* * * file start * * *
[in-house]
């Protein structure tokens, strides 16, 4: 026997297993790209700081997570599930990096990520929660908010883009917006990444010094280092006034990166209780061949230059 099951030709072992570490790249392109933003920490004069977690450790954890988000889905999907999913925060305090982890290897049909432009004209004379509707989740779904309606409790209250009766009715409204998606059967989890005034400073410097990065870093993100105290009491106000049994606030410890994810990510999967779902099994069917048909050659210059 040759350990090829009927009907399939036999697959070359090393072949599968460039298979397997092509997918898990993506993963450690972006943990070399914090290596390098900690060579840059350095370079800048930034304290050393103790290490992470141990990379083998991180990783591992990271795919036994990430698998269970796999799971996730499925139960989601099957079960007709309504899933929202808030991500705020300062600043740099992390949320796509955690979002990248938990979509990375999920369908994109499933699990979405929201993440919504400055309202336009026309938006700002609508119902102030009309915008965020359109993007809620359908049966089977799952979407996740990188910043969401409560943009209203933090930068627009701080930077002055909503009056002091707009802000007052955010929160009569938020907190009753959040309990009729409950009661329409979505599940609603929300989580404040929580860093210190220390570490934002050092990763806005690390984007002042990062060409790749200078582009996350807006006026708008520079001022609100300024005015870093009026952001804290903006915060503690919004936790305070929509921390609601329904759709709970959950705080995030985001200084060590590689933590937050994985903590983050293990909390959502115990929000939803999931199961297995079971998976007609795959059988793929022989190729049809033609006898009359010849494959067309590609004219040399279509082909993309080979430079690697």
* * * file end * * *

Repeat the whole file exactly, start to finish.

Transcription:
[in-house]
């Protein structure tokens, strides 16, 4: 026997297993790209700081997570599930990096990520929660908010883009917006990444010094280092006034990166209780061949230059 099951030709072992570490790249392109933003920490004069977690450790954890988000889905999907999913925060305090982890290897049909432009004209004379509707989740779904309606409790209250009766009715409204998606059967989890005034400073410097990065870093993100105290009491106000049994606030410890994810990510999967779902099994069917048909050659210059 040759350990090829009927009907399939036999697959070359090393072949599968460039298979397997092509997918898990993506993963450690972006943990070399914090290596390098900690060579840059350095370079800048930034304290050393103790290490992470141990990379083998991180990783591992990271795919036994990430698998269970796999799971996730499925139960989601099957079960007709309504899933929202808030991500705020300062600043740099992390949320796509955690979002990248938990979509990375999920369908994109499933699990979405929201993440919504400055309202336009026309938006700002609508119902102030009309915008965020359109993007809620359908049966089977799952979407996740990188910043969401409560943009209203933090930068627009701080930077002055909503009056002091707009802000007052955010929160009569938020907190009753959040309990009729409950009661329409979505599940609603929300989580404040929580860093210190220390570490934002050092990763806005690390984007002042990062060409790749200078582009996350807006006026708008520079001022609100300024005015870093009026952001804290903006915060503690919004936790305070929509921390609601329904759709709970959950705080995030985001200084060590590689933590937050994985903590983050293990909390959502115990929000939803999931199961297995079971998976007609795959059988793929022989190729049809033609006898009359010849494959067309590609004219040399279509082909993309080979430079690697």